Native and Indigenous Conferences to Be Held in Muscogee (Creek) Nation

Two conferences involving Native and international Indigenous Peoples will be held September 8 to 12 in and near Okmulgee, Oklahoma.
Author:
Updated:
Original:

Two conferences involving Native and international Indigenous Peoples will be held September 8 to 12 in and near Okmulgee, Oklahoma. Attendees will include distinguished elders, traditional leaders, and honored guests from the Philippines, New Zealand, Guatemala, Colombia, Canada, Mexico, Central America, Hawaii, Alaska, as well as Indigenous Peoples from all across the United States.

The 2nd International Indigenous Peoples Corn Conference, Vce Ohfvnkv en Heromkv, “Corn is a Gift from the Creator”, will be co-sponsored by the International Indian Treaty Conference (IITC) and the Mvskoke Food Sovereignty Initiative (MFSI). It is a two-day event scheduled for September 8 and 9 at the Mvskoke Dome, Claude Cox Omniplex in Okmulgee. The conference includes roundtables on such topics as “The Spiritual, Cultural and Nutritional Meaning of Corn,” “Threats to Corn and Traditional Food Systems of Indigenous Peoples,” and “Solutions, Advances, and Visions for the Future.”

The second conference is the 40th Anniversary International Treaty Council Conference, “Commemorating 40 Years of Defending the Rights and Recognition of Indigenous Peoples,” and will be held in the heart of the Muscogee Nation, seven miles east of Okemah, Oklahoma, on September 10-12. The IITC is a non-profit organization of Indigenous Peoples from North, Central, South America, the Caribbean and the Pacific working for the Sovereignty and Self Determination of Indigenous Peoples and the recognition and protection of Indigenous Rights, Treaties, Traditional Cultures and Sacred Lands.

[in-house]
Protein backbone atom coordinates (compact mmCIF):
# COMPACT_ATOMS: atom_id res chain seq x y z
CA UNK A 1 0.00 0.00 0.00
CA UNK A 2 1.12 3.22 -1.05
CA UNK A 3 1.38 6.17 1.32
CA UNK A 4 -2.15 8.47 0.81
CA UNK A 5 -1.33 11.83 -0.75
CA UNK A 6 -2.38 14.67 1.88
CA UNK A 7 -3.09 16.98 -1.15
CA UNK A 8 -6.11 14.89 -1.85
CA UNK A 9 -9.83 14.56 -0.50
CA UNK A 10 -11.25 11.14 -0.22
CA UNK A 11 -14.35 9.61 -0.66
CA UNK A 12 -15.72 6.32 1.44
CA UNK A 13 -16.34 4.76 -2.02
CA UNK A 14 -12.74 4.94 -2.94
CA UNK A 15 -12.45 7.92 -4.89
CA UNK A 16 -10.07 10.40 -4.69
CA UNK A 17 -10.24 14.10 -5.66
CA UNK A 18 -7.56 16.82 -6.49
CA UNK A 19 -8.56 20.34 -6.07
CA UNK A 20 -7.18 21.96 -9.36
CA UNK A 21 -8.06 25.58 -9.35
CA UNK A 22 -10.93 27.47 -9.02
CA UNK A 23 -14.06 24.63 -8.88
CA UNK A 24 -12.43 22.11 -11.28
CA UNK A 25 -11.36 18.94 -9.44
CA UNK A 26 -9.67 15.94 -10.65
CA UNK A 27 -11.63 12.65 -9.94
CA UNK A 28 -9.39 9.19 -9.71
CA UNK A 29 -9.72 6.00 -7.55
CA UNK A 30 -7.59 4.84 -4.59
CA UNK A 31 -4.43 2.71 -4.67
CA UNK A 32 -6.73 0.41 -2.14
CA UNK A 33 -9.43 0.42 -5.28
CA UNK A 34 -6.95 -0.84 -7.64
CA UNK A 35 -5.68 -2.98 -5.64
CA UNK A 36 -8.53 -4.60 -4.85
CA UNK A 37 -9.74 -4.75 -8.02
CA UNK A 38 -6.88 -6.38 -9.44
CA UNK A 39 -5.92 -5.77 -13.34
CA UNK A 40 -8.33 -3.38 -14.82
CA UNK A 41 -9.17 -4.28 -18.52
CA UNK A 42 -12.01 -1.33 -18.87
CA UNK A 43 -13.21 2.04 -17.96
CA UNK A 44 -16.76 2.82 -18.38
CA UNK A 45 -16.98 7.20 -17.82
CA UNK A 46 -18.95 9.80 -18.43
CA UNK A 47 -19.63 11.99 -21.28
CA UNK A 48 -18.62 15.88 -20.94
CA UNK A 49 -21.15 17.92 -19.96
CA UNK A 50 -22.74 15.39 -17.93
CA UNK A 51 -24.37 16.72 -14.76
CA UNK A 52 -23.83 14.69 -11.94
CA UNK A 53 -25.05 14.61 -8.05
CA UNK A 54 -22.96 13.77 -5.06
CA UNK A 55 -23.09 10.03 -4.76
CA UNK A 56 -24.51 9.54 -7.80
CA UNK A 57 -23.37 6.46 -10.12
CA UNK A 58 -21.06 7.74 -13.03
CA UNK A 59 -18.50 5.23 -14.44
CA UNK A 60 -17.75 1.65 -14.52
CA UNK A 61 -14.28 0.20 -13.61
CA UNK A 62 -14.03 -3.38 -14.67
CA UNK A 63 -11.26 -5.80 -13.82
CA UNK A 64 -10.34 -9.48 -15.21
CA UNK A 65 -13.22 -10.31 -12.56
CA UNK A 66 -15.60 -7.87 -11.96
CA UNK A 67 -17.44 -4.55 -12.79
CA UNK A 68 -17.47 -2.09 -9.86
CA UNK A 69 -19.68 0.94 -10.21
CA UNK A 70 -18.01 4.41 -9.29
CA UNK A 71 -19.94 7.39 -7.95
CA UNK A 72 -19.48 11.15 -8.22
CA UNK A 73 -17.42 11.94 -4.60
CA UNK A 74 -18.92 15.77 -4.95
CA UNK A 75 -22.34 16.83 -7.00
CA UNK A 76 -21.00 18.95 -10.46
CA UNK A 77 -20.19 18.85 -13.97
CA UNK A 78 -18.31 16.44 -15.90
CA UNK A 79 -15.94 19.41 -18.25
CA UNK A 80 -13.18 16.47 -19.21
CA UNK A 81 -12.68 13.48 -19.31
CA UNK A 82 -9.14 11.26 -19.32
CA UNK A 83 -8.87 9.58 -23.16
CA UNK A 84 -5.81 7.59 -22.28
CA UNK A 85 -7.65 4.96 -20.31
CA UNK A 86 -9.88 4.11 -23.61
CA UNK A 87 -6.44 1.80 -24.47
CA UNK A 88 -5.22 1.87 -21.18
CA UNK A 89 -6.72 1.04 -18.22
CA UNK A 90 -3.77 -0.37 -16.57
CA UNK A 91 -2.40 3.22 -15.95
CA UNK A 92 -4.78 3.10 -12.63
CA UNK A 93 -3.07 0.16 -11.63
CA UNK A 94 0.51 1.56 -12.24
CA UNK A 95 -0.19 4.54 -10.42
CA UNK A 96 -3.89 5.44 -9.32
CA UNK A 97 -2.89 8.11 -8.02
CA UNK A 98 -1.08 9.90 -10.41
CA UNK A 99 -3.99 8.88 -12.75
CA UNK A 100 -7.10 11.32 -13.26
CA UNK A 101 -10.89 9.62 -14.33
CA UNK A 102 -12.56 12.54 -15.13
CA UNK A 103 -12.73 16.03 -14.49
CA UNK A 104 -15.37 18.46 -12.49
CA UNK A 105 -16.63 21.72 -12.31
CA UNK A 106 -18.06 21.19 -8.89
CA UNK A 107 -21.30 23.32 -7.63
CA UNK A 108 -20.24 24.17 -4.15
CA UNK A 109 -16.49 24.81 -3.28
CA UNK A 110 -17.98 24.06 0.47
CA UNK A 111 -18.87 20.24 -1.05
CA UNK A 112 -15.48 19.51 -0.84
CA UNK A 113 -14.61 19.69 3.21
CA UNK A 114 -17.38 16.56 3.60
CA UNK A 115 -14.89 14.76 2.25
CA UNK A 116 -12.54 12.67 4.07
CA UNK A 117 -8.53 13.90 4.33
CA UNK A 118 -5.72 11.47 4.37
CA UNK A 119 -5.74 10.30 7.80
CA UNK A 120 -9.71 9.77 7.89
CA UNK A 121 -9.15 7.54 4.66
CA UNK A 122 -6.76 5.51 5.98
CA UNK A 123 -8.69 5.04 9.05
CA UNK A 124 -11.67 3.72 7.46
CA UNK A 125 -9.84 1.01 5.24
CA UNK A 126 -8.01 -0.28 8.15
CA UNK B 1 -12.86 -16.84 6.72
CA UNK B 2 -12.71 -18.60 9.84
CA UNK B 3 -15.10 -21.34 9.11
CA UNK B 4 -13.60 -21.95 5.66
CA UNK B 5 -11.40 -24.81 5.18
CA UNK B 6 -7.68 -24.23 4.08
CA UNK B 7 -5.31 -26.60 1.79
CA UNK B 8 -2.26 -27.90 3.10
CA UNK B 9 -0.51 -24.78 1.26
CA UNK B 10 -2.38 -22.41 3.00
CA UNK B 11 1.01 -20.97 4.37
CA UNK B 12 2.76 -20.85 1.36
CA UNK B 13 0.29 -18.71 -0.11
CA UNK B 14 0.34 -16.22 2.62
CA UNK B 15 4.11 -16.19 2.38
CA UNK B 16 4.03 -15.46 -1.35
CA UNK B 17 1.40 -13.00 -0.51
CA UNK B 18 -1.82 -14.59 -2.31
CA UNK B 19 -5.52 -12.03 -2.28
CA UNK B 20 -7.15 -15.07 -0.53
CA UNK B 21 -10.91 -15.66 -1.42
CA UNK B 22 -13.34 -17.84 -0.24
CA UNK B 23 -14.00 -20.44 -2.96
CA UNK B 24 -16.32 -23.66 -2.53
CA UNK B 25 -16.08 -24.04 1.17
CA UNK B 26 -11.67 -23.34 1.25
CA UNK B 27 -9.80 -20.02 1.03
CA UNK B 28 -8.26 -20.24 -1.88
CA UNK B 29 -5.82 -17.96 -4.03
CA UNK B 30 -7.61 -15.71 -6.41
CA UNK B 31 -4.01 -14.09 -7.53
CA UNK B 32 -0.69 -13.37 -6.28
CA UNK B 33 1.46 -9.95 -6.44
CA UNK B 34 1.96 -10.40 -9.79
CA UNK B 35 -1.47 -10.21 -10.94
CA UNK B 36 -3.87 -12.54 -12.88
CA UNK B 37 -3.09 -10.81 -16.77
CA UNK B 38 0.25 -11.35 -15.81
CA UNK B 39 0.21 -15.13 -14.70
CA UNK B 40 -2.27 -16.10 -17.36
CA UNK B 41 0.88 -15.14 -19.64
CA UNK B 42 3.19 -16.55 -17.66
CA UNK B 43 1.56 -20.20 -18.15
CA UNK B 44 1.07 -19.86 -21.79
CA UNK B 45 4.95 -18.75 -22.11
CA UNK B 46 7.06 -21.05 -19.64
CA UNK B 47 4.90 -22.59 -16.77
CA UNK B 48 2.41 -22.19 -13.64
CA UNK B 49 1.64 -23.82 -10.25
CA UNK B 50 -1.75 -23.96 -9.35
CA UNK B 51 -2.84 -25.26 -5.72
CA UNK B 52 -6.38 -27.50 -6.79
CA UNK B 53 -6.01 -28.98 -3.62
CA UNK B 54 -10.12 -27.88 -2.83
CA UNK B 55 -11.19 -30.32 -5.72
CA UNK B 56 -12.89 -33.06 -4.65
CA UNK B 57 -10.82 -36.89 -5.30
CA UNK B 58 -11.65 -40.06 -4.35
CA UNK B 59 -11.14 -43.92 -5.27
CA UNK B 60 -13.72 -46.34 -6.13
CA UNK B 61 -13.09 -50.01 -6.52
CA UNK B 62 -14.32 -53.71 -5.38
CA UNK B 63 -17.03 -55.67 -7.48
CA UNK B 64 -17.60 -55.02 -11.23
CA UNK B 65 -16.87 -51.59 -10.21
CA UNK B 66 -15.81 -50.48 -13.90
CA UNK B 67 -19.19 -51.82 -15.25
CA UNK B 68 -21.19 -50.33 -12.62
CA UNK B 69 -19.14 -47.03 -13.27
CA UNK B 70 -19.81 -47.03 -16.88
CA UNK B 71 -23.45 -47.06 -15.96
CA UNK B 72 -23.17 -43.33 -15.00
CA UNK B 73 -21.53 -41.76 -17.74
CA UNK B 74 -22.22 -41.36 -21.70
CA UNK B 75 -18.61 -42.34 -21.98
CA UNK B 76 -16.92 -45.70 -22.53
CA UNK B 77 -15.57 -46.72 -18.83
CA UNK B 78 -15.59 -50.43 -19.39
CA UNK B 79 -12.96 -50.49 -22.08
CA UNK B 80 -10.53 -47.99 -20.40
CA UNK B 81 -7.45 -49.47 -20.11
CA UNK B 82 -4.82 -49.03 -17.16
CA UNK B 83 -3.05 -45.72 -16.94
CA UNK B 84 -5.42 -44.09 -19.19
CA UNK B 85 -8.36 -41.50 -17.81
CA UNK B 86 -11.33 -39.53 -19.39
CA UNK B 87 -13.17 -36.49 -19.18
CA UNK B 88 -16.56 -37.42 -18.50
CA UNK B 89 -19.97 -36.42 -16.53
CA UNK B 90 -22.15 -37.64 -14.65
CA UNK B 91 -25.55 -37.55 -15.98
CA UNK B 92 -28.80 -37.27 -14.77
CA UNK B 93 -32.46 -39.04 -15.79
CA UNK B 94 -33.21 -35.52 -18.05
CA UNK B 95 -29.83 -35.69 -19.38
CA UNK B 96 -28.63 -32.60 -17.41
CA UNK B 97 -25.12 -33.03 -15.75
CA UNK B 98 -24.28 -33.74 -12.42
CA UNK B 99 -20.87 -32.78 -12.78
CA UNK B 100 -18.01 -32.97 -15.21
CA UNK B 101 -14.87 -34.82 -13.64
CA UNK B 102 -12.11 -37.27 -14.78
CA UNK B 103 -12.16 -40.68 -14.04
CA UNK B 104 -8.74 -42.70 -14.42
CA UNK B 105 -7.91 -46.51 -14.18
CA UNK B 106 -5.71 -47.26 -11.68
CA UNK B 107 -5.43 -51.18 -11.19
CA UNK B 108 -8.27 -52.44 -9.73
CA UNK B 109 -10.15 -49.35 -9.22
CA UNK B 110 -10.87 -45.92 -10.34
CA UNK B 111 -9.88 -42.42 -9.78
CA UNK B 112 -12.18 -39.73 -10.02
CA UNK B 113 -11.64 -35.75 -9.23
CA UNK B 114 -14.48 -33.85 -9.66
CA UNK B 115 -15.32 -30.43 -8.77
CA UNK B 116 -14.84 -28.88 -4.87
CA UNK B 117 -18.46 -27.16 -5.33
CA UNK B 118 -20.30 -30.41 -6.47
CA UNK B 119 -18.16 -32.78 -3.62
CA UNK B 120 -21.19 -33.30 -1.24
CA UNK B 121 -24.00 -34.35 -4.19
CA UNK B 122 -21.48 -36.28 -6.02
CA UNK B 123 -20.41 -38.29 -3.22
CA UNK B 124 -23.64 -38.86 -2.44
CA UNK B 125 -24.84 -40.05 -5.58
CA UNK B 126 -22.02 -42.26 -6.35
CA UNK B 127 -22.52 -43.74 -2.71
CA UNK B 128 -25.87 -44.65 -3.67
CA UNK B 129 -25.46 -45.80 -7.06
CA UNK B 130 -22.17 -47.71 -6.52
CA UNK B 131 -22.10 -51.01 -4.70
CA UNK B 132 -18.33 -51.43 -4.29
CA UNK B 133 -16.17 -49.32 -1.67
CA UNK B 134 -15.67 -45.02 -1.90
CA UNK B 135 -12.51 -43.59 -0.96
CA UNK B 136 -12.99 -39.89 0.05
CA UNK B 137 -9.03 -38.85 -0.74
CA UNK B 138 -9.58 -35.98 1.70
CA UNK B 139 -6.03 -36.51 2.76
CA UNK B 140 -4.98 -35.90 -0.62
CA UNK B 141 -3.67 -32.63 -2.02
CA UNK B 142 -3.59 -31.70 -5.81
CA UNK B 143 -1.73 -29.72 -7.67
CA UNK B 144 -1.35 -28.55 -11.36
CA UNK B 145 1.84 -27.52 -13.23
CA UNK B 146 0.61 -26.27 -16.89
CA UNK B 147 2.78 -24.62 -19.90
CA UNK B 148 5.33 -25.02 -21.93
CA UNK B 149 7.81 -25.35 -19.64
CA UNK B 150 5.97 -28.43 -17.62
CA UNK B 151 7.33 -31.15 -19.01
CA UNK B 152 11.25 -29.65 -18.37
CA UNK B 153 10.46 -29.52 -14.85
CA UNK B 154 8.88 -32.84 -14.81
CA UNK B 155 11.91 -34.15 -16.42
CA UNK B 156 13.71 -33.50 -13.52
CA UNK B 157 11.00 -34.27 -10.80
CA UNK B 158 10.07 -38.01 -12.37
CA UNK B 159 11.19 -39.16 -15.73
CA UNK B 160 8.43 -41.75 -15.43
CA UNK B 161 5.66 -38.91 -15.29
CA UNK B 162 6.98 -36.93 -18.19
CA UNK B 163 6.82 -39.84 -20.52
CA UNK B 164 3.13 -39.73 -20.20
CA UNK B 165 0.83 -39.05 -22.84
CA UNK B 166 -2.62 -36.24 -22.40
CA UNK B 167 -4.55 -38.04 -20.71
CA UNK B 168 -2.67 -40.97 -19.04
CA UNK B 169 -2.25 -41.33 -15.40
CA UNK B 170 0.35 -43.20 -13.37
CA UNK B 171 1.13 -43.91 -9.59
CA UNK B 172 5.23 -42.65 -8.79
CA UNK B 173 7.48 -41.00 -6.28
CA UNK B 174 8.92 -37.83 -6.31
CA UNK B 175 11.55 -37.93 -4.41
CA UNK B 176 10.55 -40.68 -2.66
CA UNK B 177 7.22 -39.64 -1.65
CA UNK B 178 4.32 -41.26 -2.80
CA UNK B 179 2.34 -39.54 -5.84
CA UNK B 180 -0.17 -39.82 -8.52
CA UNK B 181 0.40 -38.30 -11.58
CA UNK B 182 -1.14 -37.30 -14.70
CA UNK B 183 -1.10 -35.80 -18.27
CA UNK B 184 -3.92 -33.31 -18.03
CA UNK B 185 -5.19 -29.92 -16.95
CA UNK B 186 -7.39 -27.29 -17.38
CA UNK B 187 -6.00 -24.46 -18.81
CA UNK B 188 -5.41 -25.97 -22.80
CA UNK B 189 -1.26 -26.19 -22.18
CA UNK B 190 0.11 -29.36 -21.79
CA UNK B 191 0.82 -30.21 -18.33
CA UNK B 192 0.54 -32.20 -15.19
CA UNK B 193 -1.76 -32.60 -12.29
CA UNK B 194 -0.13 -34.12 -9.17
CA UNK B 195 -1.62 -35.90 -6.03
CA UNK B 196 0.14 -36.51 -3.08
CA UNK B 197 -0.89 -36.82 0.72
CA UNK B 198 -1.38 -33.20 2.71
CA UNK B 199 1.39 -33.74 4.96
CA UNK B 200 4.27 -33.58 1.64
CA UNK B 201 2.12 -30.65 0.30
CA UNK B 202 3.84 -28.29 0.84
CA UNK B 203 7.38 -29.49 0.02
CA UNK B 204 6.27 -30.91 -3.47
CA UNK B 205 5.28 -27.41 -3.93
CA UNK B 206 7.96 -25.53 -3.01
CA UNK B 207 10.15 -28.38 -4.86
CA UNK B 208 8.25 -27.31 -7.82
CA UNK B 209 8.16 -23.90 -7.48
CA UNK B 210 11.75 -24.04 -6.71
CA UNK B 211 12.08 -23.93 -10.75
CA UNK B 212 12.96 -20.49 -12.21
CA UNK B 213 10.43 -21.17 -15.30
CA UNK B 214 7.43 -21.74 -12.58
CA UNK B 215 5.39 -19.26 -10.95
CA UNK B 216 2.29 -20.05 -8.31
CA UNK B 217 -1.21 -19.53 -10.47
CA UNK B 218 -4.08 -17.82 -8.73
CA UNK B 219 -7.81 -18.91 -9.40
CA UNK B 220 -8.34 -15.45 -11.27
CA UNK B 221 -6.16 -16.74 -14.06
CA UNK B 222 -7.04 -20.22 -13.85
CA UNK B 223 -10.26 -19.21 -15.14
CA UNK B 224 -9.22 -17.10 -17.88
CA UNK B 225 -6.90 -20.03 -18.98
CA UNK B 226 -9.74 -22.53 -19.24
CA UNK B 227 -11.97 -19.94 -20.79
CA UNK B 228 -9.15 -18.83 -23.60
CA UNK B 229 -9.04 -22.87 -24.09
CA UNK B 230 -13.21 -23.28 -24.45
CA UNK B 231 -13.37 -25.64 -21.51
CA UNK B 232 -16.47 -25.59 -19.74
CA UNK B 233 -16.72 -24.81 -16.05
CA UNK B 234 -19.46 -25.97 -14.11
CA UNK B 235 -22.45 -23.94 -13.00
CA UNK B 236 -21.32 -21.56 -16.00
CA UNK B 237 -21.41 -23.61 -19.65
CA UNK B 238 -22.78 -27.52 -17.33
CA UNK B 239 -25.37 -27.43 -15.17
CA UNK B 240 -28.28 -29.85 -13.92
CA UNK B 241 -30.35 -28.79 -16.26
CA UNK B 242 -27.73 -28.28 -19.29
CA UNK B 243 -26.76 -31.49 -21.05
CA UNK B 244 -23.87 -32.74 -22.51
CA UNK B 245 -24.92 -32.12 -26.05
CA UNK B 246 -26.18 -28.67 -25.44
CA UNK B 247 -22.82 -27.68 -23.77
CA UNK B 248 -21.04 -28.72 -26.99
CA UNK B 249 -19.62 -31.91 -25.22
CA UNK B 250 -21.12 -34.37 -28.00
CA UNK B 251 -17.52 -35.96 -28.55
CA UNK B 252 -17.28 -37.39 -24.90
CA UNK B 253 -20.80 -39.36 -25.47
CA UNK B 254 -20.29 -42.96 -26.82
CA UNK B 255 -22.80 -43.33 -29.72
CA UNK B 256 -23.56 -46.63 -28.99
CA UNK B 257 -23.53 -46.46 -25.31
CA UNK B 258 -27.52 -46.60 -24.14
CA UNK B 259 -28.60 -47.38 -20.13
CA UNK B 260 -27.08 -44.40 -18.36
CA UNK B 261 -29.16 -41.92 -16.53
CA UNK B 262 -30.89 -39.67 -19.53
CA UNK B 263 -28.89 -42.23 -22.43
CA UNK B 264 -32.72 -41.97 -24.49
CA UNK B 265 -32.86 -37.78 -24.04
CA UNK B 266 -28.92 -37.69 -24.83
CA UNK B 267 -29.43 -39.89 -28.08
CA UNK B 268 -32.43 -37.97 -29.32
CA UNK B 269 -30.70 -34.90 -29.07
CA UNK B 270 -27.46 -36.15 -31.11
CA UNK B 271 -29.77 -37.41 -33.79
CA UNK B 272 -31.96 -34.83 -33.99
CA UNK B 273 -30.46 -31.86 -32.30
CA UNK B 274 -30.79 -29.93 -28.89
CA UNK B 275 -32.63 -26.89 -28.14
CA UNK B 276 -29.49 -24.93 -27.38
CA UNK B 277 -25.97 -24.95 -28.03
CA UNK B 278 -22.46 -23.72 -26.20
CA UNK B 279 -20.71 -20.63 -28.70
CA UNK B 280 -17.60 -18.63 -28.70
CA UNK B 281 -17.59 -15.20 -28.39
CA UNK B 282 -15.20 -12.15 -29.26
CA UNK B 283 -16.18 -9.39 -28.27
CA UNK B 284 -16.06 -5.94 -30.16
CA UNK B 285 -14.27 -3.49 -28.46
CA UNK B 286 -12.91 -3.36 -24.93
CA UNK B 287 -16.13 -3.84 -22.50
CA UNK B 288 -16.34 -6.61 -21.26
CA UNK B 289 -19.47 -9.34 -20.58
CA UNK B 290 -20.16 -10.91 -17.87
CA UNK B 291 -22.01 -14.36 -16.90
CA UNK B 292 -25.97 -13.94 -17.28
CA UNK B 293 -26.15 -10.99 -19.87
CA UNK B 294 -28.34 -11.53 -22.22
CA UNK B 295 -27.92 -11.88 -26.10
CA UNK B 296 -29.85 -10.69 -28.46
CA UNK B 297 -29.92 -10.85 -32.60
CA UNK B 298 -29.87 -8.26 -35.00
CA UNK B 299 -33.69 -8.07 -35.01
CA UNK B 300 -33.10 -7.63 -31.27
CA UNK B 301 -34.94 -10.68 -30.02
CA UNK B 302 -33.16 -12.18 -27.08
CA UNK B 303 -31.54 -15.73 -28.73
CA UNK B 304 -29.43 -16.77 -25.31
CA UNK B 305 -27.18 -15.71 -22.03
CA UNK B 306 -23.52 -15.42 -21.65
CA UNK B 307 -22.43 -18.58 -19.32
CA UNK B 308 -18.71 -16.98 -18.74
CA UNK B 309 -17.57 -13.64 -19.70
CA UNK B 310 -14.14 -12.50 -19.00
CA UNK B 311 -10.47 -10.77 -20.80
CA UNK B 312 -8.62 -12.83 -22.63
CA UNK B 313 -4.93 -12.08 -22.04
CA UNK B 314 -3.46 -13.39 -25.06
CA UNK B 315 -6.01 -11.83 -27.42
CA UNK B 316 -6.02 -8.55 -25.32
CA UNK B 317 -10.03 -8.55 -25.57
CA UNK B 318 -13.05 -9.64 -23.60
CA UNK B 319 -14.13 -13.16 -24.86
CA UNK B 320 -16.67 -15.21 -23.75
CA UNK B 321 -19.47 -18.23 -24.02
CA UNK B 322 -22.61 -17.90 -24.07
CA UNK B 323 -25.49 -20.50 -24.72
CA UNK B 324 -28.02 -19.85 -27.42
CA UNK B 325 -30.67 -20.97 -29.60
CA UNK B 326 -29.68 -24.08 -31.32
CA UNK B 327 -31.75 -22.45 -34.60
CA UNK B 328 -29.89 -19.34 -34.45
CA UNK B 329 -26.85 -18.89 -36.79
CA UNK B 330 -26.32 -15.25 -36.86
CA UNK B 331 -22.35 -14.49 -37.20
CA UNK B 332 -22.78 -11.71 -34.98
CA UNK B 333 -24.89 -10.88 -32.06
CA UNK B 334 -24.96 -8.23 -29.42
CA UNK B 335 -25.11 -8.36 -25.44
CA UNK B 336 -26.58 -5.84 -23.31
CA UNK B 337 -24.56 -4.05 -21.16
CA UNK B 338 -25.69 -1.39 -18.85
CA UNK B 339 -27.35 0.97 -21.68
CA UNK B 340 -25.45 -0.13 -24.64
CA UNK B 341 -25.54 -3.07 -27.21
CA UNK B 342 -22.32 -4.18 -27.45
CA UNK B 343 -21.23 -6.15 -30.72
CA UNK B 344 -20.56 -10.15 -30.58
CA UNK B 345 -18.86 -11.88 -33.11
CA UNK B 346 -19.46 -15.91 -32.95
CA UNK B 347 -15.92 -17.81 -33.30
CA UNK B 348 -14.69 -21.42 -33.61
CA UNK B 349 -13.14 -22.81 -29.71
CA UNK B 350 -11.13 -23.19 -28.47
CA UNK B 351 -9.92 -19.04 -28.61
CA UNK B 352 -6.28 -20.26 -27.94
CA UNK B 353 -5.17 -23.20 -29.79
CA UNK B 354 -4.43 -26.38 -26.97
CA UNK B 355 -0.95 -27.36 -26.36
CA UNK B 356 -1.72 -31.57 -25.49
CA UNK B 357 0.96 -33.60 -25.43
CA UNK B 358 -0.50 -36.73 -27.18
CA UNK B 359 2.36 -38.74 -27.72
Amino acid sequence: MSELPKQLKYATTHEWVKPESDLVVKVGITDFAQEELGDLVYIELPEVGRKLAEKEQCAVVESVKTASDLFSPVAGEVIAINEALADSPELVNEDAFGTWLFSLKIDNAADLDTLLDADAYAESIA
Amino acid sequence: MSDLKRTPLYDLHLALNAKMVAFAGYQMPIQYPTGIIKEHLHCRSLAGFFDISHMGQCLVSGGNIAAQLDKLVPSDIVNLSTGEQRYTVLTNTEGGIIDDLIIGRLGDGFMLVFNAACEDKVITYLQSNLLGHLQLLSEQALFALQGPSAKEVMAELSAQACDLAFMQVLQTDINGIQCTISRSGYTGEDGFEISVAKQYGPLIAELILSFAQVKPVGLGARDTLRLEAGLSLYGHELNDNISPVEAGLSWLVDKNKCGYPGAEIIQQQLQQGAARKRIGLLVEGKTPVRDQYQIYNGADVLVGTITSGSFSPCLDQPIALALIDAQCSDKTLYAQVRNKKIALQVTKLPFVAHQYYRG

RELATED: Treaty Council’s 40th Conference Celebrates Indigenous Peoples Rights

This conference will be held at the home place of one of the IITC co-founders, the late Phillip Deere. Deere was a Muscogee (Creek) citizen and traditional spiritual leader who held the first treaty council meeting at his home east of Okemah 40 years ago. The meeting was held in what is known as a “Roundhouse,” a traditional Creek meeting place used for highly discussed topics. A new Roundhouse was recently constructed on the site to accommodate the upcoming event. Some of this year’s topics of are, “Struggles of Indigenous Tribes in Oklahoma,” “Human Rights, Protection of Sacred Areas, Cultural and Spiritual Rights,” and “Environmental Health.”